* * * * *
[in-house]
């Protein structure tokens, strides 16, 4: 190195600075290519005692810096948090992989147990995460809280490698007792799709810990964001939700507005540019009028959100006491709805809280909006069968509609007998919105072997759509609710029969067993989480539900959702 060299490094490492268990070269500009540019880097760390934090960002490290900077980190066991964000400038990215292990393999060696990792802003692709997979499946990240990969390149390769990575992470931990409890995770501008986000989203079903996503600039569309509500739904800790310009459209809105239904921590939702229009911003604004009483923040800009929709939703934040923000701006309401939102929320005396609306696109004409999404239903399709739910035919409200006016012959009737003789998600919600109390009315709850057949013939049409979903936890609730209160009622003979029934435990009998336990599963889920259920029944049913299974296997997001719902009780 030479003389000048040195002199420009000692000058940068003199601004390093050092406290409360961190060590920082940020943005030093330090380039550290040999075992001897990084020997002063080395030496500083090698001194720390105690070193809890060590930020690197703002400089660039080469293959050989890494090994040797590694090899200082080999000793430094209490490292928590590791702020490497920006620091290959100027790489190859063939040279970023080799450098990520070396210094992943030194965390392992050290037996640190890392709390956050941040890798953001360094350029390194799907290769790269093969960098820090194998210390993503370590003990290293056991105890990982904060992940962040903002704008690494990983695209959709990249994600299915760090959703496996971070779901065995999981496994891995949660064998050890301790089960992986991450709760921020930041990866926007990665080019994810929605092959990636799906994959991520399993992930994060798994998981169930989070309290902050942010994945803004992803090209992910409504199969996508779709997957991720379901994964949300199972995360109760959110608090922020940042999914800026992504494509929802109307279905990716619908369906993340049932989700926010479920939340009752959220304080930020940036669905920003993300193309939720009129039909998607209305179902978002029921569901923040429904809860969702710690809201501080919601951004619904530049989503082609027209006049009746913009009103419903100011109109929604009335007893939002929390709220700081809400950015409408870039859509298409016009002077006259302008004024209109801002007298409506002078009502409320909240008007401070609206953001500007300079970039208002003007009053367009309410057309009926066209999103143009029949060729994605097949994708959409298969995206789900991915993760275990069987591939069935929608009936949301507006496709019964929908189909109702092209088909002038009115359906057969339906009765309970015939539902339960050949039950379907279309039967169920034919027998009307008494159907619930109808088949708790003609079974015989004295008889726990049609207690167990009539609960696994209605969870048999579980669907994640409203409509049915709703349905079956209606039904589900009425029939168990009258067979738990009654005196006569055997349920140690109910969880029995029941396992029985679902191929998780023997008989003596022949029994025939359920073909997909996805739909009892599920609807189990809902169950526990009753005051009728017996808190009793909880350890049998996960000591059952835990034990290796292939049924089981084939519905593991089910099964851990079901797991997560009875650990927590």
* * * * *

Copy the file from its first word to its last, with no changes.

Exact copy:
[in-house]
């Protein structure tokens, strides 16, 4: 190195600075290519005692810096948090992989147990995460809280490698007792799709810990964001939700507005540019009028959100006491709805809280909006069968509609007998919105072997759509609710029969067993989480539900959702 060299490094490492268990070269500009540019880097760390934090960002490290900077980190066991964000400038990215292990393999060696990792802003692709997979499946990240990969390149390769990575992470931990409890995770501008986000989203079903996503600039569309509500739904800790310009459209809105239904921590939702229009911003604004009483923040800009929709939703934040923000701006309401939102929320005396609306696109004409999404239903399709739910035919409200006016012959009737003789998600919600109390009315709850057949013939049409979903936890609730209160009622003979029934435990009998336990599963889920259920029944049913299974296997997001719902009780 030479003389000048040195002199420009000692000058940068003199601004390093050092406290409360961190060590920082940020943005030093330090380039550290040999075992001897990084020997002063080395030496500083090698001194720390105690070193809890060590930020690197703002400089660039080469293959050989890494090994040797590694090899200082080999000793430094209490490292928590590791702020490497920006620091290959100027790489190859063939040279970023080799450098990520070396210094992943030194965390392992050290037996640190890392709390956050941040890798953001360094350029390194799907290769790269093969960098820090194998210390993503370590003990290293056991105890990982904060992940962040903002704008690494990983695209959709990249994600299915760090959703496996971070779901065995999981496994891995949660064998050890301790089960992986991450709760921020930041990866926007990665080019994810929605092959990636799906994959991520399993992930994060798994998981169930989070309290902050942010994945803004992803090209992910409504199969996508779709997957991720379901994964949300199972995360109760959110608090922020940042999914800026992504494509929802109307279905990716619908369906993340049932989700926010479920939340009752959220304080930020940036669905920003993300193309939720009129039909998607209305179902978002029921569901923040429904809860969702710690809201501080919601951004619904530049989503082609027209006049009746913009009103419903100011109109929604009335007893939002929390709220700081809400950015409408870039859509298409016009002077006259302008004024209109801002007298409506002078009502409320909240008007401070609206953001500007300079970039208002003007009053367009309410057309009926066209999103143009029949060729994605097949994708959409298969995206789900991915993760275990069987591939069935929608009936949301507006496709019964929908189909109702092209088909002038009115359906057969339906009765309970015939539902339960050949039950379907279309039967169920034919027998009307008494159907619930109808088949708790003609079974015989004295008889726990049609207690167990009539609960696994209605969870048999579980669907994640409203409509049915709703349905079956209606039904589900009425029939168990009258067979738990009654005196006569055997349920140690109910969880029995029941396992029985679902191929998780023997008989003596022949029994025939359920073909997909996805739909009892599920609807189990809902169950526990009753005051009728017996808190009793909880350890049998996960000591059952835990034990290796292939049924089981084939519905593991089910099964851990079901797991997560009875650990927590």